Those sentiments were echoed by Joe Spencer, a former president of Palmetto and the media relations chair for the club’s signature tournament – the Palmetto Amateur. He spoke highly of Moore, especially in regard to building Palmetto’s profile.


“He’s been a positive and visible force for Palmetto, and he has grown our Masters week play to be a very significant asset to the club and the community,” Spencer said. “We always have numerous golf officials from amateur and professional organizations from across the world come to play at Palmetto during Masters week because they love the history and traditions of Palmetto. Tom is the gracious presence that always makes them feel welcome and wanting to come back. … He has a personal feeling for Palmetto and is steeped in the history of the club. He takes pride in it.”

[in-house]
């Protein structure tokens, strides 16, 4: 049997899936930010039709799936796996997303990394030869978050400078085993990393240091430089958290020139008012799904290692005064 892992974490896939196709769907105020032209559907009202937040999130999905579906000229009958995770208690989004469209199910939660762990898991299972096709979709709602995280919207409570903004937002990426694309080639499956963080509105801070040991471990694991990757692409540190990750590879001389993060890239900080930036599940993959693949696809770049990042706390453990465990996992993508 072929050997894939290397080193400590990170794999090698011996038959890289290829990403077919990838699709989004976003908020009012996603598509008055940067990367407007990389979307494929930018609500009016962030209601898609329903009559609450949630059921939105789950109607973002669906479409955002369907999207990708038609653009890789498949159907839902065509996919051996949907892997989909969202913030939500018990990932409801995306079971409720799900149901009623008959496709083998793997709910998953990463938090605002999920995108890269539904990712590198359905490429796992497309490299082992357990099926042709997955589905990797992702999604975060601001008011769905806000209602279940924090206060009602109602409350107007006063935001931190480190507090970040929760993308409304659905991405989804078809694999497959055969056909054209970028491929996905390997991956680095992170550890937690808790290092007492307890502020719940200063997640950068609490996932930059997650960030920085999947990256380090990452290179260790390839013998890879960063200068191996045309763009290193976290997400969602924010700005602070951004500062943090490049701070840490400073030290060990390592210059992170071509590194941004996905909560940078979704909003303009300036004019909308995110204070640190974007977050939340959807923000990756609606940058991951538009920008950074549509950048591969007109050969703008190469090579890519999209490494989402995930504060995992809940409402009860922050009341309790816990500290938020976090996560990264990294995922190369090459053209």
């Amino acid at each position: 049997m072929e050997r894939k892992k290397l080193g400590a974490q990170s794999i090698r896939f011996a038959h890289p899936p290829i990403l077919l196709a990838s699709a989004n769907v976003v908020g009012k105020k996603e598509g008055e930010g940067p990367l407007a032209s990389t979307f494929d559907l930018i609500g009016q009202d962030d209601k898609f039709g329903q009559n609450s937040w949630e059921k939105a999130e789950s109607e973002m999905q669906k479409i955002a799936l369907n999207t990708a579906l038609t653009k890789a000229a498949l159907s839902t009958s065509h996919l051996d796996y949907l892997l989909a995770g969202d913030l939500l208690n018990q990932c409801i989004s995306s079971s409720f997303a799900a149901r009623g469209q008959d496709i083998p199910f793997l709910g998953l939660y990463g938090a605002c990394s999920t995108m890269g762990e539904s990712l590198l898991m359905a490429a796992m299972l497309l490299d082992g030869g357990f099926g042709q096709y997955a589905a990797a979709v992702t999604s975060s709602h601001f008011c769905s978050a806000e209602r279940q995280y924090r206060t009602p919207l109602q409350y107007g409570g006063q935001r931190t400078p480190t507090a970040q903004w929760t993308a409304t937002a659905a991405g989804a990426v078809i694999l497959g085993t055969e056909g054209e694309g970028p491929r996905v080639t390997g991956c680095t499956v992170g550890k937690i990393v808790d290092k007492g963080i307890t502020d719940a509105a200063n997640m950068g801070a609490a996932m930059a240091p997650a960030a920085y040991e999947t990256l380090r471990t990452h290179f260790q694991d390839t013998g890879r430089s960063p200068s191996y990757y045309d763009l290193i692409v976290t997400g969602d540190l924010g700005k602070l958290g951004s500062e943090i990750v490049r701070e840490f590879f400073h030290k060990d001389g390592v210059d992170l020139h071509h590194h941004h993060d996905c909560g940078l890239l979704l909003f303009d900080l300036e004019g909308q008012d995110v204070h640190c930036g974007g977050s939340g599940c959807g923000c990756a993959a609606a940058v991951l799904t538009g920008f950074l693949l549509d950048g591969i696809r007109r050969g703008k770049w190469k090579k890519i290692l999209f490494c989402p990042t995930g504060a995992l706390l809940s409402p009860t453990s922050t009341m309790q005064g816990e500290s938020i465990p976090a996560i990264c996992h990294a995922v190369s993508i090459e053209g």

Moore’s no stranger to golf’s history. Before coming to Palmetto, the UNC-Wilmington alum worked at some other notable courses. He started his career at Pine Lakes Country Club in Myrtle Beach before moving on to the Country Club of South Carolina in Florence and West Lake Country Club in Augusta. Moore only planned on a short stay in Aiken, but the history of the course that drew him in, kept him from leaving.


“I figured I’d stay two or three years and go to a bigger club,” Moore reflected. “But the more I found out about the place, the more I fell in love with it.”


It was Moore’s affinity for Palmetto’s place in history that led him to overlook some other issues.


“When Tom arrived in 1982, the course was not in very good condition,” Spencer said. “The membership was low and the financial condition was weak. But he clearly saw there was a lot of potential.”


Under his watch, Palmetto has undergone a significant face lift that has enhanced its nostalgic feel. Moore was at Palmetto as it installed an irrigation system, improved bunkers and greens, reworked all 18 holes to re-establish the signature of designer Dr. Allister MacKenzie, expanded the pro shop and added the heritage room.